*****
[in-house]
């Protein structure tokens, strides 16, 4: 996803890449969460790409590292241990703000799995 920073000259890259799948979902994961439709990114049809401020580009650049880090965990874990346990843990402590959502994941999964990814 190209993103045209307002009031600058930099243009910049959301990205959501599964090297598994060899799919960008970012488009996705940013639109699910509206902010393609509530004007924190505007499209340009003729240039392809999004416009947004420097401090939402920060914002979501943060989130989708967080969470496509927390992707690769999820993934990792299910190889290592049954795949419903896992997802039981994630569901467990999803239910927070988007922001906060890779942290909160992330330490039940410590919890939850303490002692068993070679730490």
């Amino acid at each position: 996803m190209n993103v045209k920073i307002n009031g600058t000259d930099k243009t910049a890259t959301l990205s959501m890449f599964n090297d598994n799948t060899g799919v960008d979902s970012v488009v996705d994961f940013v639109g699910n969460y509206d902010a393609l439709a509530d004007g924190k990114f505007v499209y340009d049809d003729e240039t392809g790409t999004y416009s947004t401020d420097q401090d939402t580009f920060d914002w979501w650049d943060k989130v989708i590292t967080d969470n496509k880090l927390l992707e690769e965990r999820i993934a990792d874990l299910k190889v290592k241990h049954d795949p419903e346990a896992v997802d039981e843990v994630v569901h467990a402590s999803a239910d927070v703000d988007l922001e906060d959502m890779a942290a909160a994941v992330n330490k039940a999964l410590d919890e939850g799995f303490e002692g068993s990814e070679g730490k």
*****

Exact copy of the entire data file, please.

[in-house]
């Protein structure tokens, strides 16, 4: 996803890449969460790409590292241990703000799995 920073000259890259799948979902994961439709990114049809401020580009650049880090965990874990346990843990402590959502994941999964990814 190209993103045209307002009031600058930099243009910049959301990205959501599964090297598994060899799919960008970012488009996705940013639109699910509206902010393609509530004007924190505007499209340009003729240039392809999004416009947004420097401090939402920060914002979501943060989130989708967080969470496509927390992707690769999820993934990792299910190889290592049954795949419903896992997802039981994630569901467990999803239910927070988007922001906060890779942290909160992330330490039940410590919890939850303490002692068993070679730490």
């Amino acid at each position: 996803m190209n993103v045209k920073i307002n009031g600058t000259d930099k243009t910049a890259t959301l990205s959501m890449f599964n090297d598994n799948t060899g799919v960008d979902s970012v488009v996705d994961f940013v639109g699910n969460y509206d902010a393609l439709a509530d004007g924190k990114f505007v499209y340009d049809d003729e240039t392809g790409t999004y416009s947004t401020d420097q401090d939402t580009f920060d914002w979501w650049d943060k989130v989708i590292t967080d969470n496509k880090l927390l992707e690769e965990r999820i993934a990792d874990l299910k190889v290592k241990h049954d795949p419903e346990a896992v997802d039981e843990v994630v569901h467990a402590s999803a239910d927070v703000d988007l922001e906060d959502m890779a942290a909160a994941v992330n330490k039940a999964l410590d919890e939850g799995f303490e002692g068993s990814e070679g730490k």